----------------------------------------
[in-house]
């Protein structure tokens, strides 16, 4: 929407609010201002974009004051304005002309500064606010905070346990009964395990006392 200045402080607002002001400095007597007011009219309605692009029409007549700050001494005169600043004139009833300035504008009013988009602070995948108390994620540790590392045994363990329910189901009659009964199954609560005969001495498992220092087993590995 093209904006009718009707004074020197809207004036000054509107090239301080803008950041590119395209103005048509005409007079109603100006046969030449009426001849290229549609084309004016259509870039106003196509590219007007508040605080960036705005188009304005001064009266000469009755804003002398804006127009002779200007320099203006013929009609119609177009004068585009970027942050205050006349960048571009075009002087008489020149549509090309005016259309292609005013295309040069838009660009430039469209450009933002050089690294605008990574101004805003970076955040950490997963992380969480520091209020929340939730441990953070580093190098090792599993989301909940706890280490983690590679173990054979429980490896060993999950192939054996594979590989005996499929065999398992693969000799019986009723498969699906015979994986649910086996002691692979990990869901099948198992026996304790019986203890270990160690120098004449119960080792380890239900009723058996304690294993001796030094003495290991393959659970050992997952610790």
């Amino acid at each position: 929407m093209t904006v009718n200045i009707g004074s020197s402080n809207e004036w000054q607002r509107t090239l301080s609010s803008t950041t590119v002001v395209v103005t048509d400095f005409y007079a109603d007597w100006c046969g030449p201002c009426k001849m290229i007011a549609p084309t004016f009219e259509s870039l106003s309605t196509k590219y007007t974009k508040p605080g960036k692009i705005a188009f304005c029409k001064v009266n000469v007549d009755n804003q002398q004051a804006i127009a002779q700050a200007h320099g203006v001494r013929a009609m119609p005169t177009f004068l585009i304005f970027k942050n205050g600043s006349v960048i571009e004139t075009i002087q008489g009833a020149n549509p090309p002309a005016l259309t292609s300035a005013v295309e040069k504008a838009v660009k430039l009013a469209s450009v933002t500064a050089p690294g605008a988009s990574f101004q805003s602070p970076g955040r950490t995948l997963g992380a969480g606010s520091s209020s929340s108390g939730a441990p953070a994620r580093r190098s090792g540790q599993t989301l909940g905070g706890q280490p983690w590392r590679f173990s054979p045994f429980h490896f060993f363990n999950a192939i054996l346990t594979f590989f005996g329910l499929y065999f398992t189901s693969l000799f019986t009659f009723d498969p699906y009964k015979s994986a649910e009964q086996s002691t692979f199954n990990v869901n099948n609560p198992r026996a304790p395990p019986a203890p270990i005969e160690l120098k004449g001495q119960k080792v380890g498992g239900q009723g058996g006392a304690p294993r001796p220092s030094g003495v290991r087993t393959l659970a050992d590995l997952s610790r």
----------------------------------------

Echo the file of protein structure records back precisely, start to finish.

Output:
[in-house]
């Protein structure tokens, strides 16, 4: 929407609010201002974009004051304005002309500064606010905070346990009964395990006392 200045402080607002002001400095007597007011009219309605692009029409007549700050001494005169600043004139009833300035504008009013988009602070995948108390994620540790590392045994363990329910189901009659009964199954609560005969001495498992220092087993590995 093209904006009718009707004074020197809207004036000054509107090239301080803008950041590119395209103005048509005409007079109603100006046969030449009426001849290229549609084309004016259509870039106003196509590219007007508040605080960036705005188009304005001064009266000469009755804003002398804006127009002779200007320099203006013929009609119609177009004068585009970027942050205050006349960048571009075009002087008489020149549509090309005016259309292609005013295309040069838009660009430039469209450009933002050089690294605008990574101004805003970076955040950490997963992380969480520091209020929340939730441990953070580093190098090792599993989301909940706890280490983690590679173990054979429980490896060993999950192939054996594979590989005996499929065999398992693969000799019986009723498969699906015979994986649910086996002691692979990990869901099948198992026996304790019986203890270990160690120098004449119960080792380890239900009723058996304690294993001796030094003495290991393959659970050992997952610790």
């Amino acid at each position: 929407m093209t904006v009718n200045i009707g004074s020197s402080n809207e004036w000054q607002r509107t090239l301080s609010s803008t950041t590119v002001v395209v103005t048509d400095f005409y007079a109603d007597w100006c046969g030449p201002c009426k001849m290229i007011a549609p084309t004016f009219e259509s870039l106003s309605t196509k590219y007007t974009k508040p605080g960036k692009i705005a188009f304005c029409k001064v009266n000469v007549d009755n804003q002398q004051a804006i127009a002779q700050a200007h320099g203006v001494r013929a009609m119609p005169t177009f004068l585009i304005f970027k942050n205050g600043s006349v960048i571009e004139t075009i002087q008489g009833a020149n549509p090309p002309a005016l259309t292609s300035a005013v295309e040069k504008a838009v660009k430039l009013a469209s450009v933002t500064a050089p690294g605008a988009s990574f101004q805003s602070p970076g955040r950490t995948l997963g992380a969480g606010s520091s209020s929340s108390g939730a441990p953070a994620r580093r190098s090792g540790q599993t989301l909940g905070g706890q280490p983690w590392r590679f173990s054979p045994f429980h490896f060993f363990n999950a192939i054996l346990t594979f590989f005996g329910l499929y065999f398992t189901s693969l000799f019986t009659f009723d498969p699906y009964k015979s994986a649910e009964q086996s002691t692979f199954n990990v869901n099948n609560p198992r026996a304790p395990p019986a203890p270990i005969e160690l120098k004449g001495q119960k080792v380890g498992g239900q009723g058996g006392a304690p294993r001796p220092s030094g003495v290991r087993t393959l659970a050992d590995l997952s610790r």